I am not sure if the Nobel Committee (well, for economics, it is some other committee) did the right thing in awarding the Economics Prize to Sargent. The bulk of the problems that the world faces today with modern capitalism as it has come to evolve in reality started from the works of the troika of Wallace, Sargent and Lucas. They were elegant. But, they were just that – elegant theories – with reality hardly resembling anything that their equations suggested. In fact, even the needless and seemingly sophisticated mathematisation of economics owed a lot to these gentlemen.
That their work came out at the time Reagan and Thatcher assumed offices in the US and in the UK was neither an accident nor a coincidence. Their work provided intellectual cover to the conservative counter-revolution that these two leaders promised their nations, tired of labour unrest and high inflation. Of course, 25-years later, what they began was completed by Wall Street bankers!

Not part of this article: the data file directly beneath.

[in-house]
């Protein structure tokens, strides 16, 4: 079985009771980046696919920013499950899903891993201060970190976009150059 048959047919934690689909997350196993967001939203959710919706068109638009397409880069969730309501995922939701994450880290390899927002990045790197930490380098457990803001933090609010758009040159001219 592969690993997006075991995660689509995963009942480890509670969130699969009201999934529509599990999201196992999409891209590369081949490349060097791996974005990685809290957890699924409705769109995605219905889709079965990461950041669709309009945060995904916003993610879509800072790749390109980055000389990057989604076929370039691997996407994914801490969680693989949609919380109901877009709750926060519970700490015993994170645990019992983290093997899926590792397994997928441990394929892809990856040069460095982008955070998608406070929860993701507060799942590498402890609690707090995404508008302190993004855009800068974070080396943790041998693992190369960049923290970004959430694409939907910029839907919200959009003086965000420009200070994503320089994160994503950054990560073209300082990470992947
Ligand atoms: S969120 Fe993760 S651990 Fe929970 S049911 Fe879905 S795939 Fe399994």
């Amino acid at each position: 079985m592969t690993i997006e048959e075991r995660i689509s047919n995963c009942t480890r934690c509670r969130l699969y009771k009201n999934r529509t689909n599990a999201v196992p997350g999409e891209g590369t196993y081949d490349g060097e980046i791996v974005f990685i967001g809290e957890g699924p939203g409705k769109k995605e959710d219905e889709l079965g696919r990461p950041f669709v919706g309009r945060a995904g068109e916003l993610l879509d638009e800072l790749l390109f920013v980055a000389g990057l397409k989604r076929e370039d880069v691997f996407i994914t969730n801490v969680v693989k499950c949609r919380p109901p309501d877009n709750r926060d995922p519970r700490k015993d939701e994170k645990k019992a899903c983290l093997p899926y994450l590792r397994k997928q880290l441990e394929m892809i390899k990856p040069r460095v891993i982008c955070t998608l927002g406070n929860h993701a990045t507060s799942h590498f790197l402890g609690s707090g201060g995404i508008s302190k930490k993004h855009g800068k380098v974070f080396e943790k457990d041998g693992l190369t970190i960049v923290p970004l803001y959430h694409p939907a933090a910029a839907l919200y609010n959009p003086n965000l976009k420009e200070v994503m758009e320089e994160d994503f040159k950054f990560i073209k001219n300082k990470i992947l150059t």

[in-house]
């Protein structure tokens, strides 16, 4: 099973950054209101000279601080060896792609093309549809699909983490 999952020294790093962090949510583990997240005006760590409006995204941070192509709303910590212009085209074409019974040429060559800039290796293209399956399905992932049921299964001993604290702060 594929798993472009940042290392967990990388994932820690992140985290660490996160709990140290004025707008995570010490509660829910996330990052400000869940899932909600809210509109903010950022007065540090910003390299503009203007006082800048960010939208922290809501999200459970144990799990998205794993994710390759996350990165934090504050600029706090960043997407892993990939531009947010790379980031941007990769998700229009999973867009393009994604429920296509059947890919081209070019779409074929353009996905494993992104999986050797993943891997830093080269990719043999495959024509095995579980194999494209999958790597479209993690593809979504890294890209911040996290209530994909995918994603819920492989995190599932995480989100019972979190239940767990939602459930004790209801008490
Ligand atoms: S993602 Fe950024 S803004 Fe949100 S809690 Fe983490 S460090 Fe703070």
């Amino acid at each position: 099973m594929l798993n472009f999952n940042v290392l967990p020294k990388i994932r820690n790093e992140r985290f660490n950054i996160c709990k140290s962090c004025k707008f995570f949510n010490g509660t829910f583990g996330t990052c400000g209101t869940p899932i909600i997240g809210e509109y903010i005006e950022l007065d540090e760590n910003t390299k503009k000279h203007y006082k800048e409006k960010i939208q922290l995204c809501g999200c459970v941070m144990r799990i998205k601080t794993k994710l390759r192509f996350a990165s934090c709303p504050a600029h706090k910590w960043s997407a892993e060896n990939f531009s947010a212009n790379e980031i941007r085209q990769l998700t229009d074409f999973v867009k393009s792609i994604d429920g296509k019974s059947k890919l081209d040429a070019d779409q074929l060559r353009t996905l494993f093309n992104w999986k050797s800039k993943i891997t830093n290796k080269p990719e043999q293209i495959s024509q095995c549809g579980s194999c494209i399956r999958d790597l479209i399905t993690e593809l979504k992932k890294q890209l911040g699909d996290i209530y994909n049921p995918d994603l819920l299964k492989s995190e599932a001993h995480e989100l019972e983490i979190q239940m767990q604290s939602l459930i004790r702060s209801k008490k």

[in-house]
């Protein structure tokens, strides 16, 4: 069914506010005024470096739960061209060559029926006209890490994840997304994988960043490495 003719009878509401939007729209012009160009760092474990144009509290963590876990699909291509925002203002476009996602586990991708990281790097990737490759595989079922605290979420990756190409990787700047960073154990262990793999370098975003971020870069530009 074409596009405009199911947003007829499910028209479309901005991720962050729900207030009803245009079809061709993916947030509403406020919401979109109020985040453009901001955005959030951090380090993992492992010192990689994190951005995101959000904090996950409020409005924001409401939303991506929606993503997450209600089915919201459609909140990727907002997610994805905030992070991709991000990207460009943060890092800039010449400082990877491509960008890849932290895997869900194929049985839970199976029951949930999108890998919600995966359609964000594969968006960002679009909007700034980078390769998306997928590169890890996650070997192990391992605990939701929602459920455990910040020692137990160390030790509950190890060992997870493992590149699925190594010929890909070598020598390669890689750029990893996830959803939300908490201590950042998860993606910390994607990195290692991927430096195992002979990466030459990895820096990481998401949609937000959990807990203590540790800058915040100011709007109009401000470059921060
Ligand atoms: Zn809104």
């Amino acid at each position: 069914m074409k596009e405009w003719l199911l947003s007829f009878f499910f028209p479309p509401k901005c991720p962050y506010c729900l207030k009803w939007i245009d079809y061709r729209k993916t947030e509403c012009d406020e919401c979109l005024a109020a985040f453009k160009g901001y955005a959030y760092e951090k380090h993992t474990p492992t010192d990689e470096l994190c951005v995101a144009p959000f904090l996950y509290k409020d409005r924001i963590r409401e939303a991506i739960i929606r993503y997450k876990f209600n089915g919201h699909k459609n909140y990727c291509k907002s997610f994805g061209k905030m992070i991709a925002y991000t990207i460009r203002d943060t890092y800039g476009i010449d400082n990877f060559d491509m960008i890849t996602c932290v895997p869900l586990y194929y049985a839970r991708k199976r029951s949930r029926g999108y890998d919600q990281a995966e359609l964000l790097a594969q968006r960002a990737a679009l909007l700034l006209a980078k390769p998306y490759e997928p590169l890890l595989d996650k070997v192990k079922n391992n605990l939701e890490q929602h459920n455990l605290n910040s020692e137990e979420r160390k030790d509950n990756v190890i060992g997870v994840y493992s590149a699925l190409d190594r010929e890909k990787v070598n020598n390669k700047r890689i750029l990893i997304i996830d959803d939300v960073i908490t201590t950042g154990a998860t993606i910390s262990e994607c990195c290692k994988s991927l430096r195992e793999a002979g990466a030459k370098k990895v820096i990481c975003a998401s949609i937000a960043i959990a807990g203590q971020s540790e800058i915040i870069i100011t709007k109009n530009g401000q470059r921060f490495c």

In the end, the works of Sargent, Wallace and Lucas were about getting governments to regulate minimally, if at all, leaving everything to the invisible hand of the free-market. Free-market is a chimera just as the utopian, egalitarian outcomes of a benevolent and benign central planner are.
All economic ideology is about the relative power of labour and capital and they keep swinging one way and the other, in cycles. The three-decade sway of capitalists is coming to an end. Three decades from now, workers would finish engaging in excesses and creating crises of their own, just as they did in the Seventies.
The underlying premise that people behave rationally is risible. Neither do they optimise their life-time consumption nor do policymakers act as though members of the public do that. Policymakers behave as though they could fool some people (if not all) all the time.
A Nobel Prize wasted.
This post originally appeared at The Gold Standard.